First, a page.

Publication Date


Document Type


First Advisor

Gallaher, Courtney M.

Second Advisor

Song, Jie

Degree Name

M.S. (Master of Science)

Legacy Department

Department of Earth, Atmosphere and Environment


The urgent need to address the destructive effects of climate change globally through mitigation and adaptation is clear. A useful tool for climate change mitigation is a greenhouse gas emissions inventory, which can be used to benchmark current emission levels and create future reduction goals. Emissions inventories in the United States are not currently required by the federal government, but many cities are nonetheless choosing to conduct these inventories and adopt greenhouse gas reduction goals. Inventory tools vary in terms of the methodologies behind emissions calculations, and previous studies have noted the comparability and consistency issue among inventories. This mixed-methods study uses the results of the 2018 emissions inventory from DeKalb, Illinois, along with qualitative interviews with inventory compilers across the U.S., to provide insight into challenges and best practices for completing local emissions inventories. Overall DeKalb produced 628,780 metric tons of carbon dioxide equivalent which equates to roughly 14.76 metric tons/person/year. We demonstrate using the ClearPath inventory tool that there is relatively little variability in total metric tons of GHG emissions calculated using different IPCC assessment global warming potential values in the inventory (largest variation is < 9% when updating to the 5th assessment 20-year GWP values, but variation resulting between other GWP options is typically only about 1%), although water and waste sectors demonstrate greater variability between GWP choices (10-400% variation) than do the energy and transportation sectors (roughly 1% variation). Additionally, using DeKalb’s inventory as a case study, we find that for smaller contributing sectors such as waste and water, large variations in the input data (75%) result in relatively small changes (<5%) to the total emissions calculations, whereas smaller variations (25%) in the input data of bigger sectors such as energy and transportation result in greater changes to the total emissions (15% and 9%, respectively). Because completing a greenhouse gas inventory is time and labor intensive, we recommend that cities complete more frequent inventories of only major emissions sectors, with periodic inventories of all contributing sectors, as an adequate way to gauge general progress on greenhouse gas reduction goals. It is far more important that inventories be created and used for emission reductions than that every minute detail is perfect.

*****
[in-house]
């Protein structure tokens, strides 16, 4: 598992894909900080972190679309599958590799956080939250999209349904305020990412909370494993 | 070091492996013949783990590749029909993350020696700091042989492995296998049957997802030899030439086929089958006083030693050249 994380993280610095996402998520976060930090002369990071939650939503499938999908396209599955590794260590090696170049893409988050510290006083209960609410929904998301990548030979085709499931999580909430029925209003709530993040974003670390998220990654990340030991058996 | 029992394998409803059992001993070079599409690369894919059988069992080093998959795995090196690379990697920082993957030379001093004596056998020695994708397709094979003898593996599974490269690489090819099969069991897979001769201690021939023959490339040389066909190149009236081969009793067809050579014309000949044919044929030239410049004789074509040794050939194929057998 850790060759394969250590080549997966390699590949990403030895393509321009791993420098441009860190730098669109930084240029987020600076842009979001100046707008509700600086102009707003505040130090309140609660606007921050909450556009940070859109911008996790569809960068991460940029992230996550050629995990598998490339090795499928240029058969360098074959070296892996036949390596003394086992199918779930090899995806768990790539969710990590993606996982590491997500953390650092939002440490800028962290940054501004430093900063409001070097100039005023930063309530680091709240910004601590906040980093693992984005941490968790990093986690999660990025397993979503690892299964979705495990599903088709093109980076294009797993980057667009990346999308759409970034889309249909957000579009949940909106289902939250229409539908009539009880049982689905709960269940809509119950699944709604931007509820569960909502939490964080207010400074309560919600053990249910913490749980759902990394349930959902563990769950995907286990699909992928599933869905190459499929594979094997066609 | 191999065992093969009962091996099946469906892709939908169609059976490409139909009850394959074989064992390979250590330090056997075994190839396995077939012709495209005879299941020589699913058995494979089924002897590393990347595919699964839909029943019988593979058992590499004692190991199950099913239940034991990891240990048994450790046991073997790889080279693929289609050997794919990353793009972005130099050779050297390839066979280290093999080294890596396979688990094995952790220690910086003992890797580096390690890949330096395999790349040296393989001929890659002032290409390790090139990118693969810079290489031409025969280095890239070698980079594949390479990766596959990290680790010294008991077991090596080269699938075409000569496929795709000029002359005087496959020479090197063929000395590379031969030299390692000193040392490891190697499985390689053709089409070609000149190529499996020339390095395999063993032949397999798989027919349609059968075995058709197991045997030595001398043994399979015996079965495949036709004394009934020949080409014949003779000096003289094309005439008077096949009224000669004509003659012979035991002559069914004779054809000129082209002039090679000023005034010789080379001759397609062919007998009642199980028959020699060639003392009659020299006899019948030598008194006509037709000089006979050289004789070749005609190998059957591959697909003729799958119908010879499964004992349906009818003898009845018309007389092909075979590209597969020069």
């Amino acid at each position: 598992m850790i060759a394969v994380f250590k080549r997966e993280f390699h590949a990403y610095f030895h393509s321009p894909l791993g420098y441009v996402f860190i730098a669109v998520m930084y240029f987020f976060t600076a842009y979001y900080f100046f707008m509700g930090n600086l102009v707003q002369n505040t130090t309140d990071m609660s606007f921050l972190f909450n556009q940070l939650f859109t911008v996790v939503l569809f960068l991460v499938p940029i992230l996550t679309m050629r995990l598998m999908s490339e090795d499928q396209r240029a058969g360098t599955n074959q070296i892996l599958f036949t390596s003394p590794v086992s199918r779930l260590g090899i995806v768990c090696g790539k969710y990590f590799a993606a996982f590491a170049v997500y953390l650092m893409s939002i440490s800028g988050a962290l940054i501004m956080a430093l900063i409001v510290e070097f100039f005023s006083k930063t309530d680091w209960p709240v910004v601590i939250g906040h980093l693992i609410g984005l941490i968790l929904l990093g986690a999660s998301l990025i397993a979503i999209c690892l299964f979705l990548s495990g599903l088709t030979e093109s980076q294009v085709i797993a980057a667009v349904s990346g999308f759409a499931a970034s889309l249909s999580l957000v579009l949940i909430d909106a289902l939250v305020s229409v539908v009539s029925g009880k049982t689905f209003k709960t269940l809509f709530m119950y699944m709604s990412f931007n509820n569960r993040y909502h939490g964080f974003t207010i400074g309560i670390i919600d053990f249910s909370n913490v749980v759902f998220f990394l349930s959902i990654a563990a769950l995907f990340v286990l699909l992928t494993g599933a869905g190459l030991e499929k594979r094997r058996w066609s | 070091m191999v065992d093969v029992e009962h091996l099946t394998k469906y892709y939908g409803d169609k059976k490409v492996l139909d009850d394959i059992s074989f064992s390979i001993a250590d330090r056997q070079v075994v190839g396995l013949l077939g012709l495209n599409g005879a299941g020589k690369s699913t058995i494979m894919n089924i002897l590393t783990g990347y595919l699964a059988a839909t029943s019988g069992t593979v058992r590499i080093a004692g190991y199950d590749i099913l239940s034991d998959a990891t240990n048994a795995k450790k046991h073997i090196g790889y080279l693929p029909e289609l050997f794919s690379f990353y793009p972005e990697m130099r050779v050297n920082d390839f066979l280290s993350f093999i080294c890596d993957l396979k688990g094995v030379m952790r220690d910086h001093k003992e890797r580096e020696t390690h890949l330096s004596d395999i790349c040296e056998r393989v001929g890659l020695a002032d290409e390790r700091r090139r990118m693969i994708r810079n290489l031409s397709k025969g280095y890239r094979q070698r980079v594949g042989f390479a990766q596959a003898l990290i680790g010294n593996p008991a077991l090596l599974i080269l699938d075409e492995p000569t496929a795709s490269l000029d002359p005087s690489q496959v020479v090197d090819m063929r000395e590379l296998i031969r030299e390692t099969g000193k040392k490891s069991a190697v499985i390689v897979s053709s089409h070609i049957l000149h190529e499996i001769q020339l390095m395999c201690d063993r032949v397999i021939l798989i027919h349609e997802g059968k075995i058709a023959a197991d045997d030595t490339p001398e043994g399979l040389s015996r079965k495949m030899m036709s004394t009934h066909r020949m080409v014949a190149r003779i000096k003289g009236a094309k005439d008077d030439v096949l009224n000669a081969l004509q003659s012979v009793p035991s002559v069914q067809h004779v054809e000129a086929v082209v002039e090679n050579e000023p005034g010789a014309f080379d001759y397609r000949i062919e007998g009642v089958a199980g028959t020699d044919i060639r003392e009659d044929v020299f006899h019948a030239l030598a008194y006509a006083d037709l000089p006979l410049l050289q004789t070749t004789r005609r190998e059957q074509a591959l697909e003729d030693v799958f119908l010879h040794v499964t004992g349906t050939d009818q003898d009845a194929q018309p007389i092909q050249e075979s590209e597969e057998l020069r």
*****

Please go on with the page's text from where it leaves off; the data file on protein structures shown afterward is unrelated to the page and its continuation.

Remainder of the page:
76 pages




Northern Illinois University

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